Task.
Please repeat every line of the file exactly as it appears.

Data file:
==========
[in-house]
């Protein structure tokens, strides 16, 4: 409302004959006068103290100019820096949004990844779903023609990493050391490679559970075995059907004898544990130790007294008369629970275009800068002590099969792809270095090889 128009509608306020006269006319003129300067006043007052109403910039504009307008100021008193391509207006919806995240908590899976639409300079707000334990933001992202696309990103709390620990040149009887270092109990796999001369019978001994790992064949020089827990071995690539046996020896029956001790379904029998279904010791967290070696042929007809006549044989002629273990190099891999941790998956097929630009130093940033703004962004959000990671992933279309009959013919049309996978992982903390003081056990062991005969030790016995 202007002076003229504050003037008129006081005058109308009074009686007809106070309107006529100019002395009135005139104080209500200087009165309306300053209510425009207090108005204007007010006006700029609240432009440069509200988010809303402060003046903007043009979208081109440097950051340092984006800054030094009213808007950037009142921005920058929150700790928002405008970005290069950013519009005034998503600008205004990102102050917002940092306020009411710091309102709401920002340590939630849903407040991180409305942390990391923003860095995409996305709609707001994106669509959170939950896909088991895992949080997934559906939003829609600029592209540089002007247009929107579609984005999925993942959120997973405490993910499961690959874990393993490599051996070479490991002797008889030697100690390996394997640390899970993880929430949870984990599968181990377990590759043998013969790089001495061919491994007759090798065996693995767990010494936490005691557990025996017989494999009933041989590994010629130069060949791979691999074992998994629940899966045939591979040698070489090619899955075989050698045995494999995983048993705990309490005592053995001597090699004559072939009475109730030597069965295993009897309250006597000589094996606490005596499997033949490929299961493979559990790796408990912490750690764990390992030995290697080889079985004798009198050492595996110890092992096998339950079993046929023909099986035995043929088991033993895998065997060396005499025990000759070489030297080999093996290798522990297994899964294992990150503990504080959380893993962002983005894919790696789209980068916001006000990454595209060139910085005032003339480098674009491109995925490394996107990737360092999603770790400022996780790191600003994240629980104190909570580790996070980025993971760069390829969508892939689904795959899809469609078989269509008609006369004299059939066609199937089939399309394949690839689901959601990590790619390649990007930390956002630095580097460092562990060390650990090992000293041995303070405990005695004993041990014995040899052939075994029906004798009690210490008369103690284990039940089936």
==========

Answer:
[in-house]
């Protein structure tokens, strides 16, 4: 409302004959006068103290100019820096949004990844779903023609990493050391490679559970075995059907004898544990130790007294008369629970275009800068002590099969792809270095090889 128009509608306020006269006319003129300067006043007052109403910039504009307008100021008193391509207006919806995240908590899976639409300079707000334990933001992202696309990103709390620990040149009887270092109990796999001369019978001994790992064949020089827990071995690539046996020896029956001790379904029998279904010791967290070696042929007809006549044989002629273990190099891999941790998956097929630009130093940033703004962004959000990671992933279309009959013919049309996978992982903390003081056990062991005969030790016995 202007002076003229504050003037008129006081005058109308009074009686007809106070309107006529100019002395009135005139104080209500200087009165309306300053209510425009207090108005204007007010006006700029609240432009440069509200988010809303402060003046903007043009979208081109440097950051340092984006800054030094009213808007950037009142921005920058929150700790928002405008970005290069950013519009005034998503600008205004990102102050917002940092306020009411710091309102709401920002340590939630849903407040991180409305942390990391923003860095995409996305709609707001994106669509959170939950896909088991895992949080997934559906939003829609600029592209540089002007247009929107579609984005999925993942959120997973405490993910499961690959874990393993490599051996070479490991002797008889030697100690390996394997640390899970993880929430949870984990599968181990377990590759043998013969790089001495061919491994007759090798065996693995767990010494936490005691557990025996017989494999009933041989590994010629130069060949791979691999074992998994629940899966045939591979040698070489090619899955075989050698045995494999995983048993705990309490005592053995001597090699004559072939009475109730030597069965295993009897309250006597000589094996606490005596499997033949490929299961493979559990790796408990912490750690764990390992030995290697080889079985004798009198050492595996110890092992096998339950079993046929023909099986035995043929088991033993895998065997060396005499025990000759070489030297080999093996290798522990297994899964294992990150503990504080959380893993962002983005894919790696789209980068916001006000990454595209060139910085005032003339480098674009491109995925490394996107990737360092999603770790400022996780790191600003994240629980104190909570580790996070980025993971760069390829969508892939689904795959899809469609078989269509008609006369004299059939066609199937089939399309394949690839689901959601990590790619390649990007930390956002630095580097460092562990060390650990090992000293041995303070405990005695004993041990014995040899052939075994029906004798009690210490008369103690284990039940089936």